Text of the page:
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military courts

  • After 50 years, military violence is the norm for Palestinian children

    Children under the age of 18 currently make up almost 50 percent of the Palestinians living in the occupied territories — and have grown up with systemic discrimination, settlement expansions, and war. By Jennifer Bing There are two places to visit if you want to know the human impact of Israel’s 50-year military occupation of the Palestinian territories: an Israeli military court and the sitting room of a Palestinian family. I have been to both. [tmwinpost] I work for the American Friends Service Committee, which has been involved in advocacy and humanitarian work with Palestinians for more than 50 years.…

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  • Palestinians play a lead role in the theater of occupation

    For 50 years, Israelis and Palestinians have lived separately-together under one rule. Only one group has been able to reap the fruits of democracy. By Hagai El-Ad When Israelis vote, Palestinians do not. But they do get to participate: they can watch. Like the residents of the Palestinian village of Beit Ur al-Fauqa in the occupied West Bank, who get to watch as the ballots cast by their Israeli settler neighbors from Beit Horon are shipped to election headquarters – the Knesset that Palestinians do not get to vote for (but whose decisions control their lives) on a highway they cannot use…

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  • The IDF is putting Palestinians on trial for Facebook posts

    Roughly 150 Palestinians have been put on trial in Israeli military courts for alleged incitement on Facebook. Now, the army and Shin Bet are having a hard time proving what incitement is, and often times just give up. Instead of releasing suspects as its own courts order, the army is putting them in administrative detention. By Hagar Shezaf In a small caravan that serves as a courtroom at the Israeli army’s Ofer Military Court, a boy in his late teens from the West Bank village of Silwad is standing trial on charges of incitement on online social networks. In the…

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  • Will Jewish terrorism suspects get a 'fair trial?'

    Had a Palestinian committed the exact same crime in the exact same location, he would find himself in an entirely different justice system. Maybe 'fair' is relative. Israel's justice minister on Sunday said she "hopes" that the alleged Jewish terrorists indicted for murdering three members of the Dawabshe family will receive a fair and just trial. Hopes. [tmwinpost] According to Haaretz's Chaim Levinson and Barak Ravid, Justice Minister Shaked declined to clarify whether her hope amounts to trust in the court system or whether believes the suspects will receive a fair trial. (The Justice Ministry was quick to release a tersely-worded statement,…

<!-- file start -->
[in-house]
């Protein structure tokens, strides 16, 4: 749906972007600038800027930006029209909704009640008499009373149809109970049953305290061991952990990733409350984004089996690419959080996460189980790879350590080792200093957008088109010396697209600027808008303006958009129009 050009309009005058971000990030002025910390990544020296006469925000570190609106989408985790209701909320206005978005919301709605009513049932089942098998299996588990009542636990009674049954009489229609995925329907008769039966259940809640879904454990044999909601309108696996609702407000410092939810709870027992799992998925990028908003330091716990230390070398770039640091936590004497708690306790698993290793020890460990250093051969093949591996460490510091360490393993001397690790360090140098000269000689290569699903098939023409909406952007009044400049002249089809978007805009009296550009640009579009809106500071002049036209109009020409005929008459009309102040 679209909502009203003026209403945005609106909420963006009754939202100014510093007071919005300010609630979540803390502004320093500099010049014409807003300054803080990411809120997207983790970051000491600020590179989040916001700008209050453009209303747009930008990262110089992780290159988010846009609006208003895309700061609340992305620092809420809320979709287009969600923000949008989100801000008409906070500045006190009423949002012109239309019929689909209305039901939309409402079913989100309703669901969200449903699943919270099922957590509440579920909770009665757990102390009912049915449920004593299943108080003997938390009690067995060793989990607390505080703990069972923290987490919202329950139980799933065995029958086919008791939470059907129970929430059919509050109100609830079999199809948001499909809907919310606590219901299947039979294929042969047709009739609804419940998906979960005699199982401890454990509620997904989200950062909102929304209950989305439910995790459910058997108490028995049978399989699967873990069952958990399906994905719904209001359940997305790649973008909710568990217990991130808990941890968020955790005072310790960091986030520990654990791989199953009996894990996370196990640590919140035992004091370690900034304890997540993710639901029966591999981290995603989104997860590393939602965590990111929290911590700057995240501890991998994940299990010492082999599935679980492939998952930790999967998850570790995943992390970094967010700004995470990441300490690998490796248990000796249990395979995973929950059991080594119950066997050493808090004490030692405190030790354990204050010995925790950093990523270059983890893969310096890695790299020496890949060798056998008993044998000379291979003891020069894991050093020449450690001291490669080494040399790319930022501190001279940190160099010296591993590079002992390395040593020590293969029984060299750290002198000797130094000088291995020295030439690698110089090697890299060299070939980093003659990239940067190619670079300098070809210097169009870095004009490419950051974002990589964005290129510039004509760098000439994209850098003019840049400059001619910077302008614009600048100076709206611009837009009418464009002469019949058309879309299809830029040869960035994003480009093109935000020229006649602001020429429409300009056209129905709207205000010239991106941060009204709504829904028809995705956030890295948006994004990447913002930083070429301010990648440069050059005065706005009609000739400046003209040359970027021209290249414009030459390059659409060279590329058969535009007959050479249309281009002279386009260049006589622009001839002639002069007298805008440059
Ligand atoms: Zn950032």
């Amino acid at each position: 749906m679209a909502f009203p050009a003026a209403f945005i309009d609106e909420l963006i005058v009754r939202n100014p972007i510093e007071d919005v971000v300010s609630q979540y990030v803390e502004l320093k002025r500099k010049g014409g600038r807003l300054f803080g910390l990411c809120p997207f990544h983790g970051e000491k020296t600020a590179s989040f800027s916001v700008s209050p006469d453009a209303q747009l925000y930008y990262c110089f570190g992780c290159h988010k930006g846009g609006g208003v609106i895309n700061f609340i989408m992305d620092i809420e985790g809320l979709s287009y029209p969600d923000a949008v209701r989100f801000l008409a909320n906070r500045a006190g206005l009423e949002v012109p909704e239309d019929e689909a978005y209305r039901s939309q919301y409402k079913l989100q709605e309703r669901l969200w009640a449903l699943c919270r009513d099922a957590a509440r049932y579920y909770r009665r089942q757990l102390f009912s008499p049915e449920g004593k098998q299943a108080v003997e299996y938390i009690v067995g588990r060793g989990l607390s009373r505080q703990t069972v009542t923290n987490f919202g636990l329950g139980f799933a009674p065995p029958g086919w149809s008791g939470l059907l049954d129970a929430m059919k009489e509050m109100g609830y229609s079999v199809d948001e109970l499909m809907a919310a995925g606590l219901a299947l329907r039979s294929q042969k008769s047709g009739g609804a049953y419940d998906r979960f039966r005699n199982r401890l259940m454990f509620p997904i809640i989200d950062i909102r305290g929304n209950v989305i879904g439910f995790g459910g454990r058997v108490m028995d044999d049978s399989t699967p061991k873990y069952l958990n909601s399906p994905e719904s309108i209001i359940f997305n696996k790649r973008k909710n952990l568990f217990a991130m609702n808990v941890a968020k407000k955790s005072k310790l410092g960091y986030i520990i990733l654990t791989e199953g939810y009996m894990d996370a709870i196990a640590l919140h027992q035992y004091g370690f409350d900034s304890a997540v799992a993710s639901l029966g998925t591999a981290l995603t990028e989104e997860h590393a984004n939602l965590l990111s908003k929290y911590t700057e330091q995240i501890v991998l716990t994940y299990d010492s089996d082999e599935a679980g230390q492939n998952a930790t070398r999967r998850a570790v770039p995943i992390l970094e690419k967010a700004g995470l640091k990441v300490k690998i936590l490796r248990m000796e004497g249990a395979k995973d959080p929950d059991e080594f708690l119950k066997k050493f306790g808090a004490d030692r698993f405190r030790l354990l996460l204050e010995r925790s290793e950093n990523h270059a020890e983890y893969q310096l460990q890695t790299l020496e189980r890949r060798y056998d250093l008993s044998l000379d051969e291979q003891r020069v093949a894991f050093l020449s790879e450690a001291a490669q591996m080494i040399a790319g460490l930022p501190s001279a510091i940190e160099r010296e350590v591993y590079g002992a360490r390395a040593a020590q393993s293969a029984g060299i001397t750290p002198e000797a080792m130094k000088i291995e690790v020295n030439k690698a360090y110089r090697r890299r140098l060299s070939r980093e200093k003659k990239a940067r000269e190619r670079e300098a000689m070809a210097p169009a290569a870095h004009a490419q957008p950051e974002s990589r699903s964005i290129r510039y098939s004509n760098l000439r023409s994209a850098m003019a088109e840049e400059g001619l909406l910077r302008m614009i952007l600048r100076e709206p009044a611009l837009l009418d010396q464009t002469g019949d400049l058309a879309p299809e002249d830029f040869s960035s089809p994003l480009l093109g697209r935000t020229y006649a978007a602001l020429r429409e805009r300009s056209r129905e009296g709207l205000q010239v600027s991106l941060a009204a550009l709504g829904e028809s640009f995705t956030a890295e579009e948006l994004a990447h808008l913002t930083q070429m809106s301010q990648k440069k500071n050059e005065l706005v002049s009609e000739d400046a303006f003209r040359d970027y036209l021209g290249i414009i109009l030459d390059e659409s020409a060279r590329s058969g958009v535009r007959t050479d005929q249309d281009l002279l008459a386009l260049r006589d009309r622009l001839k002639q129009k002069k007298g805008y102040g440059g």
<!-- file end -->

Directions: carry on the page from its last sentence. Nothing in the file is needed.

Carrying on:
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  • Resource: Presumed guilty from the get-go

    Military courts have operated in the occupied territories since the Israeli occupation began in 1967. To date, hundreds of thousands of Palestinians have been brought before these courts. The following B'Tselem report focuses on one of the central aspects in the work of the military justice system: remand in custody pending end of proceedings. With the exception of individuals tried for traffic violations, remanding Palestinian defendants in custody for the duration of the proceedings is the rule rather than the exception. One of the outcomes of this policy is that the vast majority of military court cases end in plea bargains.…

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  • When the judge is your enemy, to whom shall you complain?

    The Israeli justice system – from its inaccessible police stations to its lenient prosecutors, from its negligent investigators to its judges who won’t convict – makes it clear to the Palestinians that there is simply no point in lodging complaints. By Yossi Gurvitz, written for Yesh Din “The spectrum of possible reasons for the lack of complaints may range from acceptance of the fact and a natural inclination not to complain, to disinclination to come in contact with the authorities, to fear resulting from a threat or concern of retribution, to reaching the conclusions from the lack of results in…

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  • The illusion of change in the West Bank military courts

    Positive developments in the treatment of minors by Israeli security forces are overshadowed by partial and half-hearted implementation. By Gerard Horton In March 2013, UNICEF recommended that all children detained by the Israeli military in the West Bank must be given written information about their rights, including the right to silence and prompt access to a lawyer, at the time of arrest. This followed a finding by the UN agency that the ill-treatment of children detained in the system was “widespread, systematic and institutionalized.” In response, the Israeli Foreign Ministry announced that it would “study [the recommendations] and work to…